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Can I use this software without an internet connection?

http://www.cn2u.co.uk/vlip/
http://www.archive.org/details/tucows_336154_Virtual_Local_IP

And if I understood correctly the software will simulate an special IP-adress, an address which simulates an internet connection so applications which need to have an IP Adress think that I am connected with the internet.

Is this correct?

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3 Answers 3

From what I gather from the limited information about this tool, it intercepts the local PC's IP stack and masquerades the outgoing packets with a public IP address (presumably that of the WAN interface of the NAT router).

This is solving a problem that doesn't exist any more with modern routers.

The write up suggests that the client (or the NAT router) on the private LAN would be leaking it's private RFC1918 address to devices outside of its network.

Modern routers (in fact even NAT DSL routers I bought back in 2001, before that application was written) present the router's public or WAN IP address(es) to remote services when outbound connections are made. If a FTP client behind a NAT router is using Active or Port mode, modern routers know that the inbound connection from the FTP server is for that particular client and will map the connection back to the client.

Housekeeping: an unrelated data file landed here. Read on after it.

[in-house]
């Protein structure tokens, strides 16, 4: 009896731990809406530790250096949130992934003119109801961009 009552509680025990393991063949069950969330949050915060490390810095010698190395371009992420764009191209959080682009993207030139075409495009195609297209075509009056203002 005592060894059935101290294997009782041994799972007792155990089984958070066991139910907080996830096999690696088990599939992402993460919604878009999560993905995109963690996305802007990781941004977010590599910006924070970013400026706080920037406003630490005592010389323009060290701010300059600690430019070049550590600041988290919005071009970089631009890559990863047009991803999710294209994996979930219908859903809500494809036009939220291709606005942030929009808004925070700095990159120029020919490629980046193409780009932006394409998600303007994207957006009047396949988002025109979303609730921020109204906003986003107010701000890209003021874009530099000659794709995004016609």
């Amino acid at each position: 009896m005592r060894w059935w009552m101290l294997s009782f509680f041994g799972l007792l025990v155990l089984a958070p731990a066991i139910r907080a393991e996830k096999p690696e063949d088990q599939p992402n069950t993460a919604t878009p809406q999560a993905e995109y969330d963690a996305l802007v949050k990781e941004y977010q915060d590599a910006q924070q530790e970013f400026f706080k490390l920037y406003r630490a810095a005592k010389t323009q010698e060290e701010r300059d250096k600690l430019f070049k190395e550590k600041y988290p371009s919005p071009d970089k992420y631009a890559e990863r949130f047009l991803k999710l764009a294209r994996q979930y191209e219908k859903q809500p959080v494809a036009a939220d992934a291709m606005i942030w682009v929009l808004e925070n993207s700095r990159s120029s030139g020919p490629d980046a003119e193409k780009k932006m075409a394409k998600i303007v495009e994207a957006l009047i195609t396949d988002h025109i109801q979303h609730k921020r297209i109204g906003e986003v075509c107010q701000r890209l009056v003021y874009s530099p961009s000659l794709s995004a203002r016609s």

So unless you're using some ancient NAT router from the days of the ark, I wouldn't bother wasting any time with this.

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The VLIP software is used for tricking a program on your computer into thinking your local computer's IP is different than what it actually is. Computers on a LAN normally have a 1918 address (192.168.x.x, 172.16.x.x, or 10.x.x.x, basically those); then a NAT router connects the LAN to the Internet. If you run a program on your computer however, that program will see your IP as the one local the the computer, one that isn't Internet routable. In the early days of the net, nobody used 1918 Addresses + NAT, they used a routable IP; software could usually count on your local IP being routable. This software commonly broke when using the internal address. The VLIP software "fixed" this problem by telling the software that your local IP is the routable IP from your Router (instead of your actual internal IP). This allowed the software to see a routable IP, and work as intended.

Now for your actual question: No, VLIP has nothing to do with not actually having an Internet connection. It's simply for masking how your Internet connection works.

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Yes but it says

Your PC seems to directly connect to Internet

So I thought that this tool would simulate an Internetconnection to the application for example net meeting.

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